A girl, a house, and no fresh air: these are the main ingredients of the video at the heart of window and skylight manufacturer VELUX’s ‘Indoor Generation’ campaign. The campaign is made by Danish creative agency &Co., and its goal is to expose the severe health risks involved with a life led predominately inside with the persistent problem of a bad indoor climate, which affects most buildings. Problems that have been largely unknown to the general public until now.
The campaign unearths a number of shocking insights and brings them together under the banner of ‘The Indoor Generation’ – a term coined by the agency &Co.
This remarkable 3-minute film has hit a nerve all over the world, with over 72 million views and counting. And according to Viral Thread it is already the UK’s most viewed branded video of 2018.
“When we saw the research and data, we were horrified.” says Robert Cerkez, Creative Director and co-founder of &Co. Diving into the extensive research material collected by VELUX, including a survey by the analysis institute YouGov across 14 countries, the team discovered that:
- People spend 90% of their time indoors.
- Indoor air can be up to 5 times more polluted than outdoor air.
- Damp and mouldy homes increase the risk of asthma by 40%.
- Lack of daylight makes 15% of people sad.
- Daylight can boost children’s learning by 15%.
- Children’s bedrooms are often the most polluted.
Traditionally, the focus of VELUX’s marketing to end-users has been on products, and the agency was originally approached to create a B2B product campaign. “But we felt society at large had a right to know about this. So instead of talking about windows, we decided to talk about ‘the problem’,” continues Robert Cerkez of &Co. “For which the VELUX products are of course part of the solution, but only a part. The way we like to work is to open up a discussion between many stakeholders and the general public.”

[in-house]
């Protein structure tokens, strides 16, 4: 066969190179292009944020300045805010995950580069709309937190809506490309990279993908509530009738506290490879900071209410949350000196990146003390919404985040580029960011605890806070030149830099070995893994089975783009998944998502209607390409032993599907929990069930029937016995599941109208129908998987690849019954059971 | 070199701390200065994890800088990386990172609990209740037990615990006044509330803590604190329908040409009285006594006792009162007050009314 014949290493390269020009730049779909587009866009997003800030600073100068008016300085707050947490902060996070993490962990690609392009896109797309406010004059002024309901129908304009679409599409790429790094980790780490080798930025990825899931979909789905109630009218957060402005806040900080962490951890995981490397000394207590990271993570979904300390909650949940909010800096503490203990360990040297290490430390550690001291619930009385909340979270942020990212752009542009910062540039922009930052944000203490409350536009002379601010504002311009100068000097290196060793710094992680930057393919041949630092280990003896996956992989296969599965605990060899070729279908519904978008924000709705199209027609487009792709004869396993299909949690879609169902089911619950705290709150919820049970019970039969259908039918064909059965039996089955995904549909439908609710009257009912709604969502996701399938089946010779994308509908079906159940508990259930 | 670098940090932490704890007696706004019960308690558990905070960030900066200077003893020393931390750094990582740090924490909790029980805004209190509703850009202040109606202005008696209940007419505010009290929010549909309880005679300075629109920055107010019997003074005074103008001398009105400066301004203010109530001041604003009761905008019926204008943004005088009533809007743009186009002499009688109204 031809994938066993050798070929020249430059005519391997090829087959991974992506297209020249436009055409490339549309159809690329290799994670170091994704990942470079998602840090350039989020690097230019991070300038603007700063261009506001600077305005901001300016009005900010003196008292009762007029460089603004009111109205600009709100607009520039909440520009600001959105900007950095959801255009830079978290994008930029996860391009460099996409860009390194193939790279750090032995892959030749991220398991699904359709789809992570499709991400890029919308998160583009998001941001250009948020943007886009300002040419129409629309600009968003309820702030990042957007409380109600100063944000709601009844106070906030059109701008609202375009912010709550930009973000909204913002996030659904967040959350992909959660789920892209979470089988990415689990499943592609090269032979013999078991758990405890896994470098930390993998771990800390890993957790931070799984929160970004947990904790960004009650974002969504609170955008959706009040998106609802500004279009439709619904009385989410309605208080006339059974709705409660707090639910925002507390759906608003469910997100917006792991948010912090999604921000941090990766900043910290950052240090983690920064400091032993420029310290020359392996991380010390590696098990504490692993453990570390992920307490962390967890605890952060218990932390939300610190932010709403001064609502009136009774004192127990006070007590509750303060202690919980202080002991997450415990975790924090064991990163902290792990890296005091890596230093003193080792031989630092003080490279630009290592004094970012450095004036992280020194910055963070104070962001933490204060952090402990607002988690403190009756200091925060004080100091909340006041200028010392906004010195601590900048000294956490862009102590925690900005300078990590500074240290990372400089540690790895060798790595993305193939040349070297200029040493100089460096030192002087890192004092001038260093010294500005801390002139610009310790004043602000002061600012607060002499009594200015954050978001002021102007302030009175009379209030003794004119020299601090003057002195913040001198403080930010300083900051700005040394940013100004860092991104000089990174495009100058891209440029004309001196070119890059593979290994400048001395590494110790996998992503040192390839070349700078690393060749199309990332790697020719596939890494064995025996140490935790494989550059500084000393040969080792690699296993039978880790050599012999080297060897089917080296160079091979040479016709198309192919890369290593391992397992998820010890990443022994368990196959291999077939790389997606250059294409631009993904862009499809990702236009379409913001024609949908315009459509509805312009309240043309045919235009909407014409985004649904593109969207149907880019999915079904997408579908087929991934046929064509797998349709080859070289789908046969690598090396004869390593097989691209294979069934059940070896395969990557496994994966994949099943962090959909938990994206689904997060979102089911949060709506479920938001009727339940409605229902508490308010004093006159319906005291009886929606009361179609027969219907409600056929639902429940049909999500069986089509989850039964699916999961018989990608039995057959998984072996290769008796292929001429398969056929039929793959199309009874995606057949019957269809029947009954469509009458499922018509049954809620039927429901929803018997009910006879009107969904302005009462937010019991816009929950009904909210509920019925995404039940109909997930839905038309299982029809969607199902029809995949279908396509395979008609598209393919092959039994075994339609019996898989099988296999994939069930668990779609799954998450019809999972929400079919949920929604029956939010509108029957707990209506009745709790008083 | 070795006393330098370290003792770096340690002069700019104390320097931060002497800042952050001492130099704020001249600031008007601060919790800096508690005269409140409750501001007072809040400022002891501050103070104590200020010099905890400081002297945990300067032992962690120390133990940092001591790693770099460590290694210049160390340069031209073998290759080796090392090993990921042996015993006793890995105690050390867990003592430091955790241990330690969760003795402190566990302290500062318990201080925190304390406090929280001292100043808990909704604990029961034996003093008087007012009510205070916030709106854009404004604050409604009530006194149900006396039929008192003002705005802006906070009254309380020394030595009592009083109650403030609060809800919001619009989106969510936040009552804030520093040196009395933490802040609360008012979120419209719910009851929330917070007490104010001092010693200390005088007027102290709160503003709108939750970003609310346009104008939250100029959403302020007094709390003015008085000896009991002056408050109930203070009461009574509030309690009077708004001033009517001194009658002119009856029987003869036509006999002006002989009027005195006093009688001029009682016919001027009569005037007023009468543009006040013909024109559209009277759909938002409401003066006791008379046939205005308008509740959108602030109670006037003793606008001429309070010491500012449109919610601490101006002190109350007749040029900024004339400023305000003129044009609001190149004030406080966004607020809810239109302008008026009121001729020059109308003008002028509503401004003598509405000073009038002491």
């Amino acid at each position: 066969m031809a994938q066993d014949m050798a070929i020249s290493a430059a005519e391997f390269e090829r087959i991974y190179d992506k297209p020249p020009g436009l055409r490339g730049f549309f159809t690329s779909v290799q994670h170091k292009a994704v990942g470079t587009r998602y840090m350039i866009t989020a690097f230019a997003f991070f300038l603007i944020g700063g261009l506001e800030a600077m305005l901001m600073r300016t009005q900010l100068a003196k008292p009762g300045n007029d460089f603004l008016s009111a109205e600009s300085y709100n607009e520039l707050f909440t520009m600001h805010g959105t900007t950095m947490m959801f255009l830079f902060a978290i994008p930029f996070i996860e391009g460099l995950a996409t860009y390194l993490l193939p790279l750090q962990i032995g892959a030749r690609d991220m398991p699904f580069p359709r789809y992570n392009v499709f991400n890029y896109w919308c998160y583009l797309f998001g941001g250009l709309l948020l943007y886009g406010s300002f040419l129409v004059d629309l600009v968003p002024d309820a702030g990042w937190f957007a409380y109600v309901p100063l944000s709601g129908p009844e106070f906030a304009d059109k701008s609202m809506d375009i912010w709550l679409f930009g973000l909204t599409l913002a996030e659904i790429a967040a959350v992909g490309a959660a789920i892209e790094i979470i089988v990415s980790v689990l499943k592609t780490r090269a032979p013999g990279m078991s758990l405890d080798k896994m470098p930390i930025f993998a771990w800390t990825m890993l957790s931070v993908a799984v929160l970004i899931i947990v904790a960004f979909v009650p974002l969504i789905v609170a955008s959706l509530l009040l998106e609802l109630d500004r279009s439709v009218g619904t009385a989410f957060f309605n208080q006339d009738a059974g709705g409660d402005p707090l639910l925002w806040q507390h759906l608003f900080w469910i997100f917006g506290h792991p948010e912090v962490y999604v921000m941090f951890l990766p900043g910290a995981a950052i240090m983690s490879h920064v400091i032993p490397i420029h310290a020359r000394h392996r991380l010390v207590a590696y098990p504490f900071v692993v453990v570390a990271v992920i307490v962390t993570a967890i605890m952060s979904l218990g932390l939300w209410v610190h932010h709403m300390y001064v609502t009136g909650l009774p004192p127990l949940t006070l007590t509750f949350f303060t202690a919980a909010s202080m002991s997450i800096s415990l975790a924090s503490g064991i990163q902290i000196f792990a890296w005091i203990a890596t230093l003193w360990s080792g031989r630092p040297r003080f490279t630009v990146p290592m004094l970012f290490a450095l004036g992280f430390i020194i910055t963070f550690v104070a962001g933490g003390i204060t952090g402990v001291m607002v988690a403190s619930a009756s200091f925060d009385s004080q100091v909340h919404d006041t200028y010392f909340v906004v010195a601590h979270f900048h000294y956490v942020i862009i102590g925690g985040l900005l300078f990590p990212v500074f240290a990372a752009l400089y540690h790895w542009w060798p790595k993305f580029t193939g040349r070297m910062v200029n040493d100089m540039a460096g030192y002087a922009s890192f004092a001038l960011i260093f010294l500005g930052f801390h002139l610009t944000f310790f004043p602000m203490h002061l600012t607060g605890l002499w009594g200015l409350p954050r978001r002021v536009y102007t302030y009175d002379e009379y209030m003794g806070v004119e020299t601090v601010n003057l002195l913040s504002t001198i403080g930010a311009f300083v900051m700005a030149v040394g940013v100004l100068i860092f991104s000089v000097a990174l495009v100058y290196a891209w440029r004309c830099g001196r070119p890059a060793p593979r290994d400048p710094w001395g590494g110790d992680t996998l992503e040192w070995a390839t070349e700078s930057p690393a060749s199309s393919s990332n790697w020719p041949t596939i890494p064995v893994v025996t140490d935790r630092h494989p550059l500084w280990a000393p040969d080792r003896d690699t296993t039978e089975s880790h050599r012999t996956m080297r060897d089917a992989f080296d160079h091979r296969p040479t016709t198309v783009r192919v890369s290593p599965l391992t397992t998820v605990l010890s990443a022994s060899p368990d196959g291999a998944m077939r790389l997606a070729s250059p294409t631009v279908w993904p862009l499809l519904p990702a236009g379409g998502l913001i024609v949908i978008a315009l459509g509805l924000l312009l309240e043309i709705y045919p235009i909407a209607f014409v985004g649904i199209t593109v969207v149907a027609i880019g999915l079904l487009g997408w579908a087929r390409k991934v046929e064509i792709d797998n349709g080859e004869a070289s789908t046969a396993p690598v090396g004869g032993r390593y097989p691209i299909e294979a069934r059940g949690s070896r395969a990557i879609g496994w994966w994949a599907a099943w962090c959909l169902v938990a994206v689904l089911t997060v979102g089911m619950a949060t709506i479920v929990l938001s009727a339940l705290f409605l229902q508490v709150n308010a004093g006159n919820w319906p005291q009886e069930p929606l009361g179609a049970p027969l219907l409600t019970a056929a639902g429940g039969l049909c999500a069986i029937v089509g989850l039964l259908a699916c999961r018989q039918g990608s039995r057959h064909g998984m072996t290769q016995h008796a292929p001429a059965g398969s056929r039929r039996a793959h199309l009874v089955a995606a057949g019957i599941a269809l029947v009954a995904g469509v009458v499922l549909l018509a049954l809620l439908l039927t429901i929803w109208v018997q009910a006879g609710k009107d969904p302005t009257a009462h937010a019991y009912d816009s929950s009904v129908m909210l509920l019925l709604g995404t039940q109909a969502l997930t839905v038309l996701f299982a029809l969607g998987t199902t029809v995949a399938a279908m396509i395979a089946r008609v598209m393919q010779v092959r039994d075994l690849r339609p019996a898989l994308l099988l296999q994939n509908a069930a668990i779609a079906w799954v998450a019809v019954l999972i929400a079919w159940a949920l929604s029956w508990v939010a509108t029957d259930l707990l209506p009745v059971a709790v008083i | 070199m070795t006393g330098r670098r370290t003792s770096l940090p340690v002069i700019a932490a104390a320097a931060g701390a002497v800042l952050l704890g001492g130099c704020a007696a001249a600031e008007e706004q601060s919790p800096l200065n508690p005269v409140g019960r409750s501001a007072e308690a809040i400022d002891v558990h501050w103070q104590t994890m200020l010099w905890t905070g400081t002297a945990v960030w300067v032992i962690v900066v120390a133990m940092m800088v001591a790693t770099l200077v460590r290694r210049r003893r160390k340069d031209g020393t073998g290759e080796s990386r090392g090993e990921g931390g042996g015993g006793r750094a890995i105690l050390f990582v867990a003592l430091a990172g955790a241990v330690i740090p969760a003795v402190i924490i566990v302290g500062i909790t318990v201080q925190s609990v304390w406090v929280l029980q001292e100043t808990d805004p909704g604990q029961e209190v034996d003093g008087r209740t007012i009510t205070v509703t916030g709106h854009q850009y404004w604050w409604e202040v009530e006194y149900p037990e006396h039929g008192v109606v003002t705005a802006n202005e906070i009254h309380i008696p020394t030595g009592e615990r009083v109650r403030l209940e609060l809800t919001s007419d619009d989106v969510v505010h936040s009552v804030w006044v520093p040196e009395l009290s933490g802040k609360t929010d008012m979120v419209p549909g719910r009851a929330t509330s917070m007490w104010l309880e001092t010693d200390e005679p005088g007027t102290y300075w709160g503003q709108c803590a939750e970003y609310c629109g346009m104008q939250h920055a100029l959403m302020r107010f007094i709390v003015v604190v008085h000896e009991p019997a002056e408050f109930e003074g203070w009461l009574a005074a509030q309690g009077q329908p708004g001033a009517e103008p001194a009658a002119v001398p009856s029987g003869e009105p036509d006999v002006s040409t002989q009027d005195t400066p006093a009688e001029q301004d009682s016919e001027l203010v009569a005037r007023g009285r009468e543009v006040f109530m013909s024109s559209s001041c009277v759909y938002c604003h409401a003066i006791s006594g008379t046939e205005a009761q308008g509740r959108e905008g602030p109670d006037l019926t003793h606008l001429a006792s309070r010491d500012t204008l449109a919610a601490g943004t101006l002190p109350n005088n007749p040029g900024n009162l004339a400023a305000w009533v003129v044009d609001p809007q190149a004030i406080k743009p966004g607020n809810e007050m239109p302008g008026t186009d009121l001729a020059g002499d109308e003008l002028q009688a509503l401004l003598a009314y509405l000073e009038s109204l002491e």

&Co.’s strategy combines scientific research with clever marketing and employing the right media partners (such as New York Times, USA Today, UNILAD, Huffington Post, Viral Thread and I Fucking Love Science), to ensure credibility and reach.
“We wanted people to be able to recognize themselves as part of The Indoor Generation and really feel – both mentally and physically – the importance of this agenda. We set out to create a campaign that travels between people, and we managed that by tapping into intrinsically human insights – and by integrating the creative development with the distribution strategy from day one,” says &Co. Head of Brand Activation and Social, Morten Saxnaes.
The film is artistically directed by one of Denmark’s most promising directors, Martin de Thurah, of renowned Scandinavian production company Bacon. When it came to defining the visual language of the film, documentary style might have been the more ‘traditional’ or obvious approach. But the team opted for a more poetic route instead, making clever use of symbolism and highly stylized art direction.
“The clear glass houses allow us to see ourselves from the outside – as spectators to our lives. We featured them in the film to show our evolution: We have gone from being part of nature to being apart from nature. This is thought-provoking, and we wanted to illustrate this unnatural behavior in a visually engaging and almost anthropological way,” says Lone Tvedergaard Bach, &Co. Strategy Lead.
“One of the many interesting challenges was how to portray a slow and silent killer. These are invisible problems – you can’t see bad air, you can’t see lack of light. I call this approach ‘going to the dark side of the moon’. We don’t talk about the light side – windows – but rather about the dark side. The most explosive subjects are always on the dark side,” concludes Robert Cerkez.
YouTube video: https://www.youtube.com/watch?v=ygHU0mQGuJU&t=1s